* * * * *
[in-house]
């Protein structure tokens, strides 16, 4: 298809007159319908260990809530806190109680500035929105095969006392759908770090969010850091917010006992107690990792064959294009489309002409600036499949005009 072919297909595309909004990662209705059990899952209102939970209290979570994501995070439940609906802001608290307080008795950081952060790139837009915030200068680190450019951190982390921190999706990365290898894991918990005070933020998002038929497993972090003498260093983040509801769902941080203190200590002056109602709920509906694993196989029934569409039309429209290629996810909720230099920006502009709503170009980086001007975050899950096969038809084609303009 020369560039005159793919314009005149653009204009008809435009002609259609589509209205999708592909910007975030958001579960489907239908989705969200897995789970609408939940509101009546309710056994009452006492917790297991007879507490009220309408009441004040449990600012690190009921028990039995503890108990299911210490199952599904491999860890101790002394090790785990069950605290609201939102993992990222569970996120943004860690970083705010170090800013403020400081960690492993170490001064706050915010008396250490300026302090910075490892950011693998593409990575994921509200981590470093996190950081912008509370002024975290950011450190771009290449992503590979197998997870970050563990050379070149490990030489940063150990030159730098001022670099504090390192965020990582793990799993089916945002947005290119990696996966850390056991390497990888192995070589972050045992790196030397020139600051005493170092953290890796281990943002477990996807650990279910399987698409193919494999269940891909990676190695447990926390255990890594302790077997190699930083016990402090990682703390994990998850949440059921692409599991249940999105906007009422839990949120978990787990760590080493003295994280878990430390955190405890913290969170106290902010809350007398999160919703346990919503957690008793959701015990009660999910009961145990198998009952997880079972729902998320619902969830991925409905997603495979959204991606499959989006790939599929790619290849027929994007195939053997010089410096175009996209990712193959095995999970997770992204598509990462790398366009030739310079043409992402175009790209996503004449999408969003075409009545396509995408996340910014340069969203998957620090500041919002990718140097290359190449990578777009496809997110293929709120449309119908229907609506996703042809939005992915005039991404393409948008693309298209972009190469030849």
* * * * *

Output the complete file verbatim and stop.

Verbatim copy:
[in-house]
């Protein structure tokens, strides 16, 4: 298809007159319908260990809530806190109680500035929105095969006392759908770090969010850091917010006992107690990792064959294009489309002409600036499949005009 072919297909595309909004990662209705059990899952209102939970209290979570994501995070439940609906802001608290307080008795950081952060790139837009915030200068680190450019951190982390921190999706990365290898894991918990005070933020998002038929497993972090003498260093983040509801769902941080203190200590002056109602709920509906694993196989029934569409039309429209290629996810909720230099920006502009709503170009980086001007975050899950096969038809084609303009 020369560039005159793919314009005149653009204009008809435009002609259609589509209205999708592909910007975030958001579960489907239908989705969200897995789970609408939940509101009546309710056994009452006492917790297991007879507490009220309408009441004040449990600012690190009921028990039995503890108990299911210490199952599904491999860890101790002394090790785990069950605290609201939102993992990222569970996120943004860690970083705010170090800013403020400081960690492993170490001064706050915010008396250490300026302090910075490892950011693998593409990575994921509200981590470093996190950081912008509370002024975290950011450190771009290449992503590979197998997870970050563990050379070149490990030489940063150990030159730098001022670099504090390192965020990582793990799993089916945002947005290119990696996966850390056991390497990888192995070589972050045992790196030397020139600051005493170092953290890796281990943002477990996807650990279910399987698409193919494999269940891909990676190695447990926390255990890594302790077997190699930083016990402090990682703390994990998850949440059921692409599991249940999105906007009422839990949120978990787990760590080493003295994280878990430390955190405890913290969170106290902010809350007398999160919703346990919503957690008793959701015990009660999910009961145990198998009952997880079972729902998320619902969830991925409905997603495979959204991606499959989006790939599929790619290849027929994007195939053997010089410096175009996209990712193959095995999970997770992204598509990462790398366009030739310079043409992402175009790209996503004449999408969003075409009545396509995408996340910014340069969203998957620090500041919002990718140097290359190449990578777009496809997110293929709120449309119908229907609506996703042809939005992915005039991404393409948008693309298209972009190469030849």